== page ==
Statoil compliance ends US bribery charges

The US Department of Justice dismissed bribery charges against Statoil ASA after the company satisfied conditions under a deferred prosecution agreement (DPA) for 3 years.

Nov 24th, 2009

Nick Snow
OGJ Washington Editor

WASHINGTON, DC, Nov. 24 -- The US Department of Justice dismissed bribery charges against Statoil ASA after the company satisfied conditions under a deferred prosecution agreement (DPA) for 3 years.

The charges appeared in a DOJ criminal information filed on Oct. 13, 2006, focusing on Statoil’s efforts to secure a contract in Iran for a phase of development of offshore South Pars gas field.

According to DOJ, Statoil began negotiating with an Iranian government official in 2001 who the company believed could influence the awarding of oil and gas contracts. It then entered into a “consulting contract” with an offshore intermediary company, Horton Investments Ltd., in 2002 calling for payments of more than $15 million over 11 years to induce the Iranian official to use his influence to help Statoil with the South Pars contract and to open doors to future oil and gas projects in Iran.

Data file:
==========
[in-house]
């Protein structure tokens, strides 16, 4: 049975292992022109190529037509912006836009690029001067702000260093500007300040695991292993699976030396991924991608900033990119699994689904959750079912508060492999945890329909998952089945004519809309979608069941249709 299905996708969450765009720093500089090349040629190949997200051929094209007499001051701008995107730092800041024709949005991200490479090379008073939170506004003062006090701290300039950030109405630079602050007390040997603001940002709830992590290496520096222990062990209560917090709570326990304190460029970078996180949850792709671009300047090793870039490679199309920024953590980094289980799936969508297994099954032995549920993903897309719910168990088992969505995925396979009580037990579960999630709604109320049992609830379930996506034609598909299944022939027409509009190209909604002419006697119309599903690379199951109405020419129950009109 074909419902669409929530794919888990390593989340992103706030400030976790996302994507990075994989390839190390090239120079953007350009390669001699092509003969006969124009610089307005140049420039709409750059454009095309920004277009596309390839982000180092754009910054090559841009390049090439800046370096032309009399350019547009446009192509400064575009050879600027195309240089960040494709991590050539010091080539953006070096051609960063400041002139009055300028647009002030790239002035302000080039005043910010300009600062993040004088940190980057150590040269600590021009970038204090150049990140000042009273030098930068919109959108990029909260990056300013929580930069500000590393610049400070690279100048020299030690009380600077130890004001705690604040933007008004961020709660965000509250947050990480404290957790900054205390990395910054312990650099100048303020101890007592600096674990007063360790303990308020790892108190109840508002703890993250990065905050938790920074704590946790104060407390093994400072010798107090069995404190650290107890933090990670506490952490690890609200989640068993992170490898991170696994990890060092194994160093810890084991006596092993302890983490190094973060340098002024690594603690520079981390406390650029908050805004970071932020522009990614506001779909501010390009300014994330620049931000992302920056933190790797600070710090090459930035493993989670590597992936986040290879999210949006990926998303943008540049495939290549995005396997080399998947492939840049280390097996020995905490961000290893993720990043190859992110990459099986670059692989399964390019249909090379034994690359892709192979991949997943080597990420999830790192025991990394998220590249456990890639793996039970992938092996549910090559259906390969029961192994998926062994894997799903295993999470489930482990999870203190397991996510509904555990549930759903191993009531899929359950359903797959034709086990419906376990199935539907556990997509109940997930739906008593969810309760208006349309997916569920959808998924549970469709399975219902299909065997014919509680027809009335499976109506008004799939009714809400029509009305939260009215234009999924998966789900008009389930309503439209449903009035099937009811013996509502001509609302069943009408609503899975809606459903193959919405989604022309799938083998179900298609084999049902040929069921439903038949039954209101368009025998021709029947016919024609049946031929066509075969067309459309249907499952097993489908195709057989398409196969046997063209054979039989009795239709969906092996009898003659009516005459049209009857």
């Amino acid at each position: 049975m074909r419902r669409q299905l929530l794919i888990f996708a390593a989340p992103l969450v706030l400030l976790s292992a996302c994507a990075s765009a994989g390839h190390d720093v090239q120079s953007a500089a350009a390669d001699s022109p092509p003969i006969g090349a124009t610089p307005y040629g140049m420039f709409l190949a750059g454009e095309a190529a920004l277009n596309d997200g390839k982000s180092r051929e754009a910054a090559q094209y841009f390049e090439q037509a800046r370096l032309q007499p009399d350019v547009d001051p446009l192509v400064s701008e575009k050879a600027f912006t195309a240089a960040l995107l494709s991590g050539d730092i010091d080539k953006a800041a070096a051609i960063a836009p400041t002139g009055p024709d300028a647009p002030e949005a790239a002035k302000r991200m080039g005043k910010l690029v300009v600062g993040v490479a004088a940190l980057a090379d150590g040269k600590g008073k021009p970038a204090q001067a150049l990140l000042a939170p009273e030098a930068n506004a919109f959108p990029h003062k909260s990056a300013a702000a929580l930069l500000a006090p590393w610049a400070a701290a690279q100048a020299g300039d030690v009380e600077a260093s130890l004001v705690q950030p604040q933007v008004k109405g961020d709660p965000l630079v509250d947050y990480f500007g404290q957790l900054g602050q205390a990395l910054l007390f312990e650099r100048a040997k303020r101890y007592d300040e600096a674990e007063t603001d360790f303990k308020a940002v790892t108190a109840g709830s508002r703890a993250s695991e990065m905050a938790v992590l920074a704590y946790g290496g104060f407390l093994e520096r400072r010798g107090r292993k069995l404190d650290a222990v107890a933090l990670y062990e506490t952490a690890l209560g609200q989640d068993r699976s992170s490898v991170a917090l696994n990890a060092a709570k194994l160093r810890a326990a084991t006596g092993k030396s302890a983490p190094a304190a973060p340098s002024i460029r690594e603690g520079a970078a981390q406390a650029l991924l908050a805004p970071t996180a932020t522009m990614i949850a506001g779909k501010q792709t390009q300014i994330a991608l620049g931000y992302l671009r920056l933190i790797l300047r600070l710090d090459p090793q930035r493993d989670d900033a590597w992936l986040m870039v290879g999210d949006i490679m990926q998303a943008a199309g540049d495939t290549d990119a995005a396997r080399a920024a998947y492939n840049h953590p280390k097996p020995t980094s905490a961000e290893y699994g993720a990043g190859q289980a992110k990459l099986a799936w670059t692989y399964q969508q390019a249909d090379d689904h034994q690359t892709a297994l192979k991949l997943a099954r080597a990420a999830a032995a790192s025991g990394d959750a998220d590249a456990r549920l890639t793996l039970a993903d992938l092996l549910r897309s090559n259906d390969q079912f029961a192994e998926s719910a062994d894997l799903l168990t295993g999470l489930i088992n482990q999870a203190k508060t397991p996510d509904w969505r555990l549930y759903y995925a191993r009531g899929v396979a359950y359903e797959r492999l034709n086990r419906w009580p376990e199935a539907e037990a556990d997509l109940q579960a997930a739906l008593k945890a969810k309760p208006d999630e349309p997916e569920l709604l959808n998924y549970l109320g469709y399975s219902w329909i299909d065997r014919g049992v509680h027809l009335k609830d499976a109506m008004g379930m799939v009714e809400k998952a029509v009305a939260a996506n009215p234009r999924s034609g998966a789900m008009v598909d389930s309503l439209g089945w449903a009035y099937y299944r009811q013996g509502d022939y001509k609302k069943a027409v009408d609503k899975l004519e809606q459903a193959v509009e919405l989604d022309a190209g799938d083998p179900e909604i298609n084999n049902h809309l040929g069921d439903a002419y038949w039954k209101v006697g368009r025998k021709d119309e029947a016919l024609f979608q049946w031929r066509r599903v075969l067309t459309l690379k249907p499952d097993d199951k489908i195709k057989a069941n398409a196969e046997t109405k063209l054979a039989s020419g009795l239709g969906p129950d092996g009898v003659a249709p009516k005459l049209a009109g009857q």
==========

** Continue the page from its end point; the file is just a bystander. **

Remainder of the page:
Two payments totaling more than $5 million were made by wire transfer, and Statoil was awarded a South Pars development contract, DOJ said. The criminal information charged that Statoil, shares of which are traded on the New York Stock Exchange, violated the Foreign Corrupt Practices Act by making the payments and also committed securities fraud by falsifying its books and records in characterizing the payments as “consulting fees.”

DOJ said that, according to the DPA, Statoil acknowledged making the payments, agreed to pay a $10.5 million fine, and agreed to the appointment of an independent compliance consultant for 3 years to review and periodically report on its compliance with the agreement and to comprehensively review its FCPA compliance controls, policies, and procedures. The criminal information was to remain pending under the agreement until it was either dismissed or prosecuted to give Statoil a chance to demonstrate its good conduct.

DOJ said it received the compliance consultant’s final report and determined that Statoil complied with all of its obligations under the DPA, including adopting the consultant’s compliance-related recommendations. Accordingly, it filed a motion with the federal court in Manhattan on Nov. 18 to dismiss with prejudice the criminal information against Statoil. US District Judge Richard J. Holwell granted the motion and dismissed the charges.

Contact Nick Snow at nicks@pennwell.com.

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